Employers who provide staff parking spaces may be affected by the rewrite of the car parking fringe benefits Taxation Ruling. A draft ruling TR 2019/D5 was released on 13 November 2019, a rewrite of TR 96/26.
The draft ruling states that from 1 April 2020, the ATO proposes to treat a car park that offers all-day parking (meaning parking for at least six hours between 7 am and 7 pm) under the same rules as ‘commercial’ parking for fringe benefits tax (FBT) treatment even when the carpark’s fee structure discourages all-day parking with higher fees.
Generally, a carpark will be considered a ‘commercial parking facility’ when it is provided to make a profit. This includes car parks in shopping centres, airports and entertainment venues. A key change that the new draft ruling is that there will no longer be a general exclusion for shopping centre car parks that provide free short-term parking and higher rates for all-day parking. Employers therefore need to be aware of whether their staff parking spaces are considered to be commercial for FBT obligations.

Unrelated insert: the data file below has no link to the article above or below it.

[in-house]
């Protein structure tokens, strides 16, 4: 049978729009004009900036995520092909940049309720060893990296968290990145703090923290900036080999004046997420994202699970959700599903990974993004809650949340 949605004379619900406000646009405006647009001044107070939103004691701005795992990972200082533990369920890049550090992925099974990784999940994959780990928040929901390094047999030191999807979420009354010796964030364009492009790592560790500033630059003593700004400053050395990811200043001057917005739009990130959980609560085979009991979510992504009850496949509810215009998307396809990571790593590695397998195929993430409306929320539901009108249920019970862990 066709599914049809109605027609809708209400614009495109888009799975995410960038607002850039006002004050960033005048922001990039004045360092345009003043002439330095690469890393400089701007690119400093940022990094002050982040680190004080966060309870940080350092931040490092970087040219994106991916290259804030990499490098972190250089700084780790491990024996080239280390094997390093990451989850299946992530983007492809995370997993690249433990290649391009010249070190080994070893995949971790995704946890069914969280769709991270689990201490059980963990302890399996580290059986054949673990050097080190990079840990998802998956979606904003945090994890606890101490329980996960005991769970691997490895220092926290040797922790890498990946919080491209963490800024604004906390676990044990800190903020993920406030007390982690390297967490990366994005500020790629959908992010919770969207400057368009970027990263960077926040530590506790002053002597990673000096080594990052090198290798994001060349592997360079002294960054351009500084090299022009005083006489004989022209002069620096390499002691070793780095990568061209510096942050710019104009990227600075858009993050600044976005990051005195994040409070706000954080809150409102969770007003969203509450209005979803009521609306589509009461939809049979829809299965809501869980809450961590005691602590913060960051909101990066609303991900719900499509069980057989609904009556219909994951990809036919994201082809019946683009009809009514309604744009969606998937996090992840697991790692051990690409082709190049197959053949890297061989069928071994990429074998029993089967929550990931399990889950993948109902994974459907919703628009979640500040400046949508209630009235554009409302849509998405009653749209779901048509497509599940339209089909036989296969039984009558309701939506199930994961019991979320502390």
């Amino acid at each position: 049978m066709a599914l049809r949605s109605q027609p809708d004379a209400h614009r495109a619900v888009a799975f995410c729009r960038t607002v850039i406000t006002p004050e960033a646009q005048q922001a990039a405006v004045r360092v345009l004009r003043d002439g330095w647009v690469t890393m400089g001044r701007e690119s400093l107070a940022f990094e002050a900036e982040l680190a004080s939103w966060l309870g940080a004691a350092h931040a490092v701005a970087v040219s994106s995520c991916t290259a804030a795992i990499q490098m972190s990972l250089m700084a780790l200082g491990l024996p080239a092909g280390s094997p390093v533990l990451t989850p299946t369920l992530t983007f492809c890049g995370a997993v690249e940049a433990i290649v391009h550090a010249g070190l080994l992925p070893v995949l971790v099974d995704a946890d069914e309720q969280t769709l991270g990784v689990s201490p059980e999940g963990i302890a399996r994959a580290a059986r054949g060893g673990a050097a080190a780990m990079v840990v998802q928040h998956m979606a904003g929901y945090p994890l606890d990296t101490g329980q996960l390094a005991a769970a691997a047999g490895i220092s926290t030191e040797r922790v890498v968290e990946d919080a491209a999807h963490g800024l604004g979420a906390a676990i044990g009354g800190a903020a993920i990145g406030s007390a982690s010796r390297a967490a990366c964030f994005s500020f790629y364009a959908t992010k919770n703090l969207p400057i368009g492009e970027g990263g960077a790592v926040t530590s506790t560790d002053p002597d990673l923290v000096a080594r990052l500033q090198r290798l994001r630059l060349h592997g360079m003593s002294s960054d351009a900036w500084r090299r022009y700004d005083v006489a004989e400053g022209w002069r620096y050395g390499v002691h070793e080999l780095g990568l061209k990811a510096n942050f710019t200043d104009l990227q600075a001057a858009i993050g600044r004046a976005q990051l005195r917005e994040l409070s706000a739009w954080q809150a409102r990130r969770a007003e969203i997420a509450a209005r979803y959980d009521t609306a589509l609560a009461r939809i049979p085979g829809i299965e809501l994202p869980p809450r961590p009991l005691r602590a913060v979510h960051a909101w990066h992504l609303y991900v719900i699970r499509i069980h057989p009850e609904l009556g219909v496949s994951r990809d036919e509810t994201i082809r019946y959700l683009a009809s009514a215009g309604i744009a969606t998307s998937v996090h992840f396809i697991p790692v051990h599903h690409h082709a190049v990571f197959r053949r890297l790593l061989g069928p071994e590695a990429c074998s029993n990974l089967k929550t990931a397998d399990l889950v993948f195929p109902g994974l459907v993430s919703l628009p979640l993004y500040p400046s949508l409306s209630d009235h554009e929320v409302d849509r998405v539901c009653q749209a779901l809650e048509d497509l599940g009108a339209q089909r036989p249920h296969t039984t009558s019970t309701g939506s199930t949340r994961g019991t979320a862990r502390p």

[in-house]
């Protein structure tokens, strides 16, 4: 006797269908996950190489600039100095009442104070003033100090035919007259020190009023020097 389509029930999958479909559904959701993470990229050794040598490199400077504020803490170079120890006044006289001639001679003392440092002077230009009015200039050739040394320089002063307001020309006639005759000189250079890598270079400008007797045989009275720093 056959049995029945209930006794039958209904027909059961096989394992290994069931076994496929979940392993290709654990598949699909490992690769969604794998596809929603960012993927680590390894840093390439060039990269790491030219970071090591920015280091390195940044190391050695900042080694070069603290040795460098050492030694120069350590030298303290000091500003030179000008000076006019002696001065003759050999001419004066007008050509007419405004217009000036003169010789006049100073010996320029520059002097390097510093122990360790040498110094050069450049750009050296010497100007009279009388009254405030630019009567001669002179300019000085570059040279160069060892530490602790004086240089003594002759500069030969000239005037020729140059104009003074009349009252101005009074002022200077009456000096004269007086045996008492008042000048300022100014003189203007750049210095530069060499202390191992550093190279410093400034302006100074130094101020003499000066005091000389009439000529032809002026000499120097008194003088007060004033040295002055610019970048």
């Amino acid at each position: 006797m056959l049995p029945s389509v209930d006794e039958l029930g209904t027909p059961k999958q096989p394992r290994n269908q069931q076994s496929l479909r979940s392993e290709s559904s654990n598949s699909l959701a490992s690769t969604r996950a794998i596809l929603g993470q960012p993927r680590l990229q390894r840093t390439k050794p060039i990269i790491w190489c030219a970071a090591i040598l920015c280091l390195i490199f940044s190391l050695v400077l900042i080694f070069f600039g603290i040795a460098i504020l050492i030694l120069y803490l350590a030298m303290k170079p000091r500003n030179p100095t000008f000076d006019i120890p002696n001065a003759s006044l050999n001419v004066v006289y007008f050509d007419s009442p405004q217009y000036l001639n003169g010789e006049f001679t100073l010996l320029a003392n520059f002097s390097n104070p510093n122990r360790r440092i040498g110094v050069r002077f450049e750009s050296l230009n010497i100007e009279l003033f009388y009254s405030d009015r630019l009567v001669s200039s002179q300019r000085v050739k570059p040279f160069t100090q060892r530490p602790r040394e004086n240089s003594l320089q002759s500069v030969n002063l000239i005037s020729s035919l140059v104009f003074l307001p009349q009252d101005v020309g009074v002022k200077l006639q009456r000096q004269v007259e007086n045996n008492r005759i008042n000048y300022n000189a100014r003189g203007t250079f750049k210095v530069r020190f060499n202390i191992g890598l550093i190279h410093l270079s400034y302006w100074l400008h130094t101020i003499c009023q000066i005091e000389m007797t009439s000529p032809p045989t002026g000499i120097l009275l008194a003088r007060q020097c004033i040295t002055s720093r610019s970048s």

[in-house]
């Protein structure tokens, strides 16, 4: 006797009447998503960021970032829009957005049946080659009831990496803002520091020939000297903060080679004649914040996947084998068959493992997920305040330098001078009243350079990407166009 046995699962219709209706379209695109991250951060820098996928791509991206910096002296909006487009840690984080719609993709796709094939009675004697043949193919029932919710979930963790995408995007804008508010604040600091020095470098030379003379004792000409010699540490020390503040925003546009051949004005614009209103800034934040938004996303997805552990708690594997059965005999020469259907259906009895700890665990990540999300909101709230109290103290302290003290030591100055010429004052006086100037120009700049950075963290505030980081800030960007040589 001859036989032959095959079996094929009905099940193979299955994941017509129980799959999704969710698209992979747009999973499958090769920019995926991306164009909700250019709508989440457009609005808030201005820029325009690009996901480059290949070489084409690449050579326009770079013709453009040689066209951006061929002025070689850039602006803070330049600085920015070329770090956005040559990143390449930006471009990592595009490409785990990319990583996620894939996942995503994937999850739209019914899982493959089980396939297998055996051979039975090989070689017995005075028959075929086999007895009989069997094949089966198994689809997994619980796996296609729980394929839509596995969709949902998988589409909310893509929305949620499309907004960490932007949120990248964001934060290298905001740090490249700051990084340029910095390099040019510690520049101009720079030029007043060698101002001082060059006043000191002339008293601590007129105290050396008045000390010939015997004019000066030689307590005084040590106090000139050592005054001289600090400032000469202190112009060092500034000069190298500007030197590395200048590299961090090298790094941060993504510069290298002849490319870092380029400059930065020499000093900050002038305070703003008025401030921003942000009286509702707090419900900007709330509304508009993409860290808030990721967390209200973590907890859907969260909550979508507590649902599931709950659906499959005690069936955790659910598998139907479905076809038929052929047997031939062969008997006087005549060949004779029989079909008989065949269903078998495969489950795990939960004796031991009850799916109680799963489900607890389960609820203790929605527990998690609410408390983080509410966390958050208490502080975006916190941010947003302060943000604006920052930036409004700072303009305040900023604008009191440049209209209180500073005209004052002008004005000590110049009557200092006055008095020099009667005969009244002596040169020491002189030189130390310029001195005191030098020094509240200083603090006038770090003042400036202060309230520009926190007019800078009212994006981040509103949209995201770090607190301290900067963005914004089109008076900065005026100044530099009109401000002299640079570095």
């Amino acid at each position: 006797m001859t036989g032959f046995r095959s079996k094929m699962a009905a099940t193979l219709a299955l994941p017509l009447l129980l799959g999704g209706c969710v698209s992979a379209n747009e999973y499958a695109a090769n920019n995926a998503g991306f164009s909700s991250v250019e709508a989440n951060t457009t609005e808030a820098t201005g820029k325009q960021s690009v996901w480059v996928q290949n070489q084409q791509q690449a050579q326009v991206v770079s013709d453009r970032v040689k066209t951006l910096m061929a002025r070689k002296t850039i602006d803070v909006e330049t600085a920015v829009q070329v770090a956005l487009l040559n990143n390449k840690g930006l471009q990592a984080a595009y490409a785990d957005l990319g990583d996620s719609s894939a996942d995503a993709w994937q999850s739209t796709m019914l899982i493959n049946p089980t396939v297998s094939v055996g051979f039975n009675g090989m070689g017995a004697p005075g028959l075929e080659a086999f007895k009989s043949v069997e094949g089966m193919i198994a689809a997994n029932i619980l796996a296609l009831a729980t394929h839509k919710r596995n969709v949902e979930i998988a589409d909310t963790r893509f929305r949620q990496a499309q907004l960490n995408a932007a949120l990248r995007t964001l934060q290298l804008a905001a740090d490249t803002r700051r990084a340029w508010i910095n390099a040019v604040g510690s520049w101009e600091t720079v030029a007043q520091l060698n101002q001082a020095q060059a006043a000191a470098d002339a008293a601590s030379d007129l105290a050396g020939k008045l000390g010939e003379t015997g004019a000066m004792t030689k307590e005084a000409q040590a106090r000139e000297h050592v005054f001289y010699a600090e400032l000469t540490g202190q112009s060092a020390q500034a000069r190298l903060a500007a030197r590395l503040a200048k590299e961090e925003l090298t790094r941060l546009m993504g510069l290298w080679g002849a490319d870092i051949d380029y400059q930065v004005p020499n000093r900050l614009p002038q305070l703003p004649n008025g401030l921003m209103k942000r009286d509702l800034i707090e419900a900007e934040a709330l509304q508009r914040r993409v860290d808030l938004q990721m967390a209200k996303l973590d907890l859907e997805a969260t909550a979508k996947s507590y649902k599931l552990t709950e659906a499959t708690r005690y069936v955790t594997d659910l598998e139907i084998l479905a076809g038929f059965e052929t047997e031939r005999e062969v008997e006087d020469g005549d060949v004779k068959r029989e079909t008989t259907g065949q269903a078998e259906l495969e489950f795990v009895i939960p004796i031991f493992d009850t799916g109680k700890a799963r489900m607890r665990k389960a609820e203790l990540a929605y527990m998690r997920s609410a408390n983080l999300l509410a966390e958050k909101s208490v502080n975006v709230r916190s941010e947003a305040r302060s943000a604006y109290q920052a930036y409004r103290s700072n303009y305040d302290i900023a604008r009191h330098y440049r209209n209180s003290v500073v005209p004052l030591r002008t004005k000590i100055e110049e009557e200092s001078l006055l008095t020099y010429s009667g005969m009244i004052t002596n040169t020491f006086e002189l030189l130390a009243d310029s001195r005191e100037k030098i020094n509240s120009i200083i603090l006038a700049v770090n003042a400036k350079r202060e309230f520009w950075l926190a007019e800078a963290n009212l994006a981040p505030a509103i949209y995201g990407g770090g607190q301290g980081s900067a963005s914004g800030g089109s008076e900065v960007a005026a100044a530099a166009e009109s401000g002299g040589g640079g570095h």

The draft ruling proposes that FBT can generally apply to car parking provided by employers to staff where:
- A commercial parking facility such as a shopping centre car park is within a one-kilometre radius of the workplace.
- The car park charges a higher amount than the car parking threshold for all-day parking to the public. The threshold is currently $8.95 for the 2019/20 FBT year.
- The car park provides parking in the ordinary course of business and the facility is commercial (run to make a profit).
Small businesses where the employer’s turnover is less than $10m will still be eligible for the existing exemption from car parking FBT.